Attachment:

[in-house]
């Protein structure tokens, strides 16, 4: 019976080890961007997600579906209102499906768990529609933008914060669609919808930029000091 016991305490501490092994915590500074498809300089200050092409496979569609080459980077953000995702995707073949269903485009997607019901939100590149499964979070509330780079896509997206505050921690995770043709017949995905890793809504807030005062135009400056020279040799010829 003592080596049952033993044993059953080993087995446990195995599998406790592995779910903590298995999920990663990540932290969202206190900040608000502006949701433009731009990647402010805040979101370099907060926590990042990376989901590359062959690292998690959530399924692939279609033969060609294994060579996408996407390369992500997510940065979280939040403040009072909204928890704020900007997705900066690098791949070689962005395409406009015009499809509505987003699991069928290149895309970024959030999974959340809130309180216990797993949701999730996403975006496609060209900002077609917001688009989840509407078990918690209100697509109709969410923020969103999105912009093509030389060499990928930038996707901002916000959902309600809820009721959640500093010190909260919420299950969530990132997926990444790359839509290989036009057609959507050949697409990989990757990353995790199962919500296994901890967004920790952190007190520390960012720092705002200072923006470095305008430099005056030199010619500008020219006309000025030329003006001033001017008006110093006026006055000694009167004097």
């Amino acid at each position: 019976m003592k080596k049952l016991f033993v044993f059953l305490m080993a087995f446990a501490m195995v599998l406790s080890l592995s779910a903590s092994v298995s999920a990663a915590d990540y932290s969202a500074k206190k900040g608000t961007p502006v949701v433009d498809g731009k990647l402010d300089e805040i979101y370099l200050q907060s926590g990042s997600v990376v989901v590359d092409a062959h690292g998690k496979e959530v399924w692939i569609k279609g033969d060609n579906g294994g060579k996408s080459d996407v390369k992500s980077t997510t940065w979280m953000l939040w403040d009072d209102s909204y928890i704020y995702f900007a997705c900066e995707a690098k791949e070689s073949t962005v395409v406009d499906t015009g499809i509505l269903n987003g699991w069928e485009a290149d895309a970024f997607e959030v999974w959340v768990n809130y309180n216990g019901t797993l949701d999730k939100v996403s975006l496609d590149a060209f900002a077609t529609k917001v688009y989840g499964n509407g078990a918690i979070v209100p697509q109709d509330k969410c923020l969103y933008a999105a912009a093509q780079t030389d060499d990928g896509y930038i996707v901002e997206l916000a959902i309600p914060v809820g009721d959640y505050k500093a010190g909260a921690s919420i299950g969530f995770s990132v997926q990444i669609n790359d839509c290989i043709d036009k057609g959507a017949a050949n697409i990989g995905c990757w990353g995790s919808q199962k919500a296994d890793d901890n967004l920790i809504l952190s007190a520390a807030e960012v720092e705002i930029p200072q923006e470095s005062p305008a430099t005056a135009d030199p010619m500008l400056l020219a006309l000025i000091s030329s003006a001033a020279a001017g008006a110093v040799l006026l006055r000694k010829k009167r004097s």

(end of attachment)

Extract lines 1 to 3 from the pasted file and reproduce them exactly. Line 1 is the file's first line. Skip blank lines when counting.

[in-house]
């Protein structure tokens, strides 16, 4: 019976080890961007997600579906209102499906768990529609933008914060669609919808930029000091 016991305490501490092994915590500074498809300089200050092409496979569609080459980077953000995702995707073949269903485009997607019901939100590149499964979070509330780079896509997206505050921690995770043709017949995905890793809504807030005062135009400056020279040799010829 003592080596049952033993044993059953080993087995446990195995599998406790592995779910903590298995999920990663990540932290969202206190900040608000502006949701433009731009990647402010805040979101370099907060926590990042990376989901590359062959690292998690959530399924692939279609033969060609294994060579996408996407390369992500997510940065979280939040403040009072909204928890704020900007997705900066690098791949070689962005395409406009015009499809509505987003699991069928290149895309970024959030999974959340809130309180216990797993949701999730996403975006496609060209900002077609917001688009989840509407078990918690209100697509109709969410923020969103999105912009093509030389060499990928930038996707901002916000959902309600809820009721959640500093010190909260919420299950969530990132997926990444790359839509290989036009057609959507050949697409990989990757990353995790199962919500296994901890967004920790952190007190520390960012720092705002200072923006470095305008430099005056030199010619500008020219006309000025030329003006001033001017008006110093006026006055000694009167004097």
């Amino acid at each position: 019976m003592k080596k049952l016991f033993v044993f059953l305490m080993a087995f446990a501490m195995v599998l406790s080890l592995s779910a903590s092994v298995s999920a990663a915590d990540y932290s969202a500074k206190k900040g608000t961007p502006v949701v433009d498809g731009k990647l402010d300089e805040i979101y370099l200050q907060s926590g990042s997600v990376v989901v590359d092409a062959h690292g998690k496979e959530v399924w692939i569609k279609g033969d060609n579906g294994g060579k996408s080459d996407v390369k992500s980077t997510t940065w979280m953000l939040w403040d009072d209102s909204y928890i704020y995702f900007a997705c900066e995707a690098k791949e070689s073949t962005v395409v406009d499906t015009g499809i509505l269903n987003g699991w069928e485009a290149d895309a970024f997607e959030v999974w959340v768990n809130y309180n216990g019901t797993l949701d999730k939100v996403s975006l496609d590149a060209f900002a077609t529609k917001v688009y989840g499964n509407g078990a918690i979070v209100p697509q109709d509330k969410c923020l969103y933008a999105a912009a093509q780079t030389d060499d990928g896509y930038i996707v901002e997206l916000a959902i309600p914060v809820g009721d959640y505050k500093a010190g909260a921690s919420i299950g969530f995770s990132v997926q990444i669609n790359d839509c290989i043709d036009k057609g959507a017949a050949n697409i990989g995905c990757w990353g995790s919808q199962k919500a296994d890793d901890n967004l920790i809504l952190s007190a520390a807030e960012v720092e705002i930029p200072q923006e470095s005062p305008a430099t005056a135009d030199p010619m500008l400056l020219a006309l000025i000091s030329s003006a001033a020279a001017g008006a110093v040799l006026l006055r000694k010829k009167r004097s």